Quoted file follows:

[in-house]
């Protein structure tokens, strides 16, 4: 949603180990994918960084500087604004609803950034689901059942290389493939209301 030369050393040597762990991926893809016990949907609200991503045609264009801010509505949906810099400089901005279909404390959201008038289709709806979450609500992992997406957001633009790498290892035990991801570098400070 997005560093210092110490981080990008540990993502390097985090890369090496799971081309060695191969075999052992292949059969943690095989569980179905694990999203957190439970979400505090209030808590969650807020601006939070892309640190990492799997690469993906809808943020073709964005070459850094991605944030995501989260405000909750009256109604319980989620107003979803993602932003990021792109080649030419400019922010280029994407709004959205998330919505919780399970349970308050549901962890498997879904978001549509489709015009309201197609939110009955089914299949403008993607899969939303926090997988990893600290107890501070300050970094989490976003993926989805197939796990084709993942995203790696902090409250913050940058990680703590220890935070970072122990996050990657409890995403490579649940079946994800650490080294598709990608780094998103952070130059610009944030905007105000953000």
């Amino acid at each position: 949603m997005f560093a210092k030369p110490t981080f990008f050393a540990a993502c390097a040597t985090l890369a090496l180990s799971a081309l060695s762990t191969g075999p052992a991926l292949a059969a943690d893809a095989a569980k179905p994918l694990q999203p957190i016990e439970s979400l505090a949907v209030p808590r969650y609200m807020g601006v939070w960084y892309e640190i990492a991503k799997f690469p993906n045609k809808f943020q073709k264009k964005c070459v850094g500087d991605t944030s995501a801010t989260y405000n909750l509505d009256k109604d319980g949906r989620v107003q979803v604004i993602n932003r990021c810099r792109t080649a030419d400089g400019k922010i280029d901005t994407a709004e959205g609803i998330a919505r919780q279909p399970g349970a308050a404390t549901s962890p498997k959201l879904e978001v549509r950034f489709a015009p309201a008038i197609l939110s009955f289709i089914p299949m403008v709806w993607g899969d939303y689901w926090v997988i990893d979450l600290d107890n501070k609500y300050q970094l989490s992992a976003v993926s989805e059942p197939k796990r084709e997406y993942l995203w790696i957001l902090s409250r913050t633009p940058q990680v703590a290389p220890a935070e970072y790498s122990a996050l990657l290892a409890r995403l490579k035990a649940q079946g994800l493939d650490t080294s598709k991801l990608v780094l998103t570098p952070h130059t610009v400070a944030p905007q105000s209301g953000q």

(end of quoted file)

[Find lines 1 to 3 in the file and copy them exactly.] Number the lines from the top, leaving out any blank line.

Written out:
[in-house]
């Protein structure tokens, strides 16, 4: 949603180990994918960084500087604004609803950034689901059942290389493939209301 030369050393040597762990991926893809016990949907609200991503045609264009801010509505949906810099400089901005279909404390959201008038289709709806979450609500992992997406957001633009790498290892035990991801570098400070 997005560093210092110490981080990008540990993502390097985090890369090496799971081309060695191969075999052992292949059969943690095989569980179905694990999203957190439970979400505090209030808590969650807020601006939070892309640190990492799997690469993906809808943020073709964005070459850094991605944030995501989260405000909750009256109604319980989620107003979803993602932003990021792109080649030419400019922010280029994407709004959205998330919505919780399970349970308050549901962890498997879904978001549509489709015009309201197609939110009955089914299949403008993607899969939303926090997988990893600290107890501070300050970094989490976003993926989805197939796990084709993942995203790696902090409250913050940058990680703590220890935070970072122990996050990657409890995403490579649940079946994800650490080294598709990608780094998103952070130059610009944030905007105000953000």
């Amino acid at each position: 949603m997005f560093a210092k030369p110490t981080f990008f050393a540990a993502c390097a040597t985090l890369a090496l180990s799971a081309l060695s762990t191969g075999p052992a991926l292949a059969a943690d893809a095989a569980k179905p994918l694990q999203p957190i016990e439970s979400l505090a949907v209030p808590r969650y609200m807020g601006v939070w960084y892309e640190i990492a991503k799997f690469p993906n045609k809808f943020q073709k264009k964005c070459v850094g500087d991605t944030s995501a801010t989260y405000n909750l509505d009256k109604d319980g949906r989620v107003q979803v604004i993602n932003r990021c810099r792109t080649a030419d400089g400019k922010i280029d901005t994407a709004e959205g609803i998330a919505r919780q279909p399970g349970a308050a404390t549901s962890p498997k959201l879904e978001v549509r950034f489709a015009p309201a008038i197609l939110s009955f289709i089914p299949m403008v709806w993607g899969d939303y689901w926090v997988i990893d979450l600290d107890n501070k609500y300050q970094l989490s992992a976003v993926s989805e059942p197939k796990r084709e997406y993942l995203w790696i957001l902090s409250r913050t633009p940058q990680v703590a290389p220890a935070e970072y790498s122990a996050l990657l290892a409890r995403l490579k035990a649940q079946g994800l493939d650490t080294s598709k991801l990608v780094l998103t570098p952070h130059t610009v400070a944030p905007q105000s209301g953000q």